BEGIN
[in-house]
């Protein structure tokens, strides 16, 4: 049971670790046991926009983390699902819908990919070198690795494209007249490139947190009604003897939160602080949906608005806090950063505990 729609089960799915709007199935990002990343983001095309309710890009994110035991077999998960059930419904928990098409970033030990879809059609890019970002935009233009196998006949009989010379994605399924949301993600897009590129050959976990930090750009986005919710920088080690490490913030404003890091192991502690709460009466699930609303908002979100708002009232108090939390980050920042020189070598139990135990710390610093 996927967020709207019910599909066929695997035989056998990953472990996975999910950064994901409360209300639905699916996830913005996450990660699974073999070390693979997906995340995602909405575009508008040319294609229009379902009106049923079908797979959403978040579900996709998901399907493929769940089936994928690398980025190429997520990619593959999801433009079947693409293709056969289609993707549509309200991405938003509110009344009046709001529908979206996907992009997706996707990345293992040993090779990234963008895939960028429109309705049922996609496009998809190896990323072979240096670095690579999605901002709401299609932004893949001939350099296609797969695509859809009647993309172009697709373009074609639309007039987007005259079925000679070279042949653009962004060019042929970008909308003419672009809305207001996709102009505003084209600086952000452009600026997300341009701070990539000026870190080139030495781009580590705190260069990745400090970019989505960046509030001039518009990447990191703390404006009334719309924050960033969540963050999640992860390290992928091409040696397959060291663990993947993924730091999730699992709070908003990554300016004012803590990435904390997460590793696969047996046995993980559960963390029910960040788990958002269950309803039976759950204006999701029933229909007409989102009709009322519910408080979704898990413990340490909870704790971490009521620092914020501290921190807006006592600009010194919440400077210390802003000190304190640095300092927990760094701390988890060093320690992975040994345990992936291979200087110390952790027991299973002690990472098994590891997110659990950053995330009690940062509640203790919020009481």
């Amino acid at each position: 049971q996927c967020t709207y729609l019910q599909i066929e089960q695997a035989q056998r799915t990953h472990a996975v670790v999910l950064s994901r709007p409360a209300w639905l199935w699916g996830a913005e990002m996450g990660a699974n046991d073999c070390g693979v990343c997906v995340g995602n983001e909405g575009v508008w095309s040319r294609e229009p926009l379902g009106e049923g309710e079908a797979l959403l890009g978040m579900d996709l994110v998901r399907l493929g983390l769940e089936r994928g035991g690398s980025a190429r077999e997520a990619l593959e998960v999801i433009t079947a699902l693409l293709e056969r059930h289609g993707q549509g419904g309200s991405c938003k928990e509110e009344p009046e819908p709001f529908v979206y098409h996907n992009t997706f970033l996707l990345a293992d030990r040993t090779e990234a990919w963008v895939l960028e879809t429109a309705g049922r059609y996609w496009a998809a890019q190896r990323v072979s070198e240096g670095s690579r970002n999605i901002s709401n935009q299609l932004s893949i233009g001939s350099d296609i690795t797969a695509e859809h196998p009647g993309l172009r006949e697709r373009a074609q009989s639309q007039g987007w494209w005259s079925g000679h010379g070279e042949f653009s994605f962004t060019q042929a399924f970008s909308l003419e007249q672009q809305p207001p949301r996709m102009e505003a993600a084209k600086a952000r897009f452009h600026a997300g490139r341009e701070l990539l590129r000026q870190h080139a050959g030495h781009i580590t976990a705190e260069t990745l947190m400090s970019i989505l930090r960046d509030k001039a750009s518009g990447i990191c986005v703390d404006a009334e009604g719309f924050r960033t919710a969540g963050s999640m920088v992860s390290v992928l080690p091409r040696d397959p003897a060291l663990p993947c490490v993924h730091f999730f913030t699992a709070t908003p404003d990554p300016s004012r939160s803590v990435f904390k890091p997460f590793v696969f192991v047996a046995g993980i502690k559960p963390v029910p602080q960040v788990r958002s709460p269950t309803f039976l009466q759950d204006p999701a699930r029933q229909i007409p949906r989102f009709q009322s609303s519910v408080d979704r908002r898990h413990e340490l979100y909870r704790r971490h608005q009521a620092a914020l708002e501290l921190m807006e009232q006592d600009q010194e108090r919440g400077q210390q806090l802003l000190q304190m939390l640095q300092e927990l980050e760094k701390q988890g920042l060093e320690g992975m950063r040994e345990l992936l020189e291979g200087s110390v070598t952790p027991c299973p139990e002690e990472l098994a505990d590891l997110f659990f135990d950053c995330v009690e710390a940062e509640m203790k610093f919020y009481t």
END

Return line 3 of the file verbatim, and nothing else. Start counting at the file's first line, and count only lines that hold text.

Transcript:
């Amino acid at each position: 049971q996927c967020t709207y729609l019910q599909i066929e089960q695997a035989q056998r799915t990953h472990a996975v670790v999910l950064s994901r709007p409360a209300w639905l199935w699916g996830a913005e990002m996450g990660a699974n046991d073999c070390g693979v990343c997906v995340g995602n983001e909405g575009v508008w095309s040319r294609e229009p926009l379902g009106e049923g309710e079908a797979l959403l890009g978040m579900d996709l994110v998901r399907l493929g983390l769940e089936r994928g035991g690398s980025a190429r077999e997520a990619l593959e998960v999801i433009t079947a699902l693409l293709e056969r059930h289609g993707q549509g419904g309200s991405c938003k928990e509110e009344p009046e819908p709001f529908v979206y098409h996907n992009t997706f970033l996707l990345a293992d030990r040993t090779e990234a990919w963008v895939l960028e879809t429109a309705g049922r059609y996609w496009a998809a890019q190896r990323v072979s070198e240096g670095s690579r970002n999605i901002s709401n935009q299609l932004s893949i233009g001939s350099d296609i690795t797969a695509e859809h196998p009647g993309l172009r006949e697709r373009a074609q009989s639309q007039g987007w494209w005259s079925g000679h010379g070279e042949f653009s994605f962004t060019q042929a399924f970008s909308l003419e007249q672009q809305p207001p949301r996709m102009e505003a993600a084209k600086a952000r897009f452009h600026a997300g490139r341009e701070l990539l590129r000026q870190h080139a050959g030495h781009i580590t976990a705190e260069t990745l947190m400090s970019i989505l930090r960046d509030k001039a750009s518009g990447i990191c986005v703390d404006a009334e009604g719309f924050r960033t919710a969540g963050s999640m920088v992860s390290v992928l080690p091409r040696d397959p003897a060291l663990p993947c490490v993924h730091f999730f913030t699992a709070t908003p404003d990554p300016s004012r939160s803590v990435f904390k890091p997460f590793v696969f192991v047996a046995g993980i502690k559960p963390v029910p602080q960040v788990r958002s709460p269950t309803f039976l009466q759950d204006p999701a699930r029933q229909i007409p949906r989102f009709q009322s609303s519910v408080d979704r908002r898990h413990e340490l979100y909870r704790r971490h608005q009521a620092a914020l708002e501290l921190m807006e009232q006592d600009q010194e108090r919440g400077q210390q806090l802003l000190q304190m939390l640095q300092e927990l980050e760094k701390q988890g920042l060093e320690g992975m950063r040994e345990l992936l020189e291979g200087s110390v070598t952790p027991c299973p139990e002690e990472l098994a505990d590891l997110f659990f135990d950053c995330v009690e710390a940062e509640m203790k610093f919020y009481t």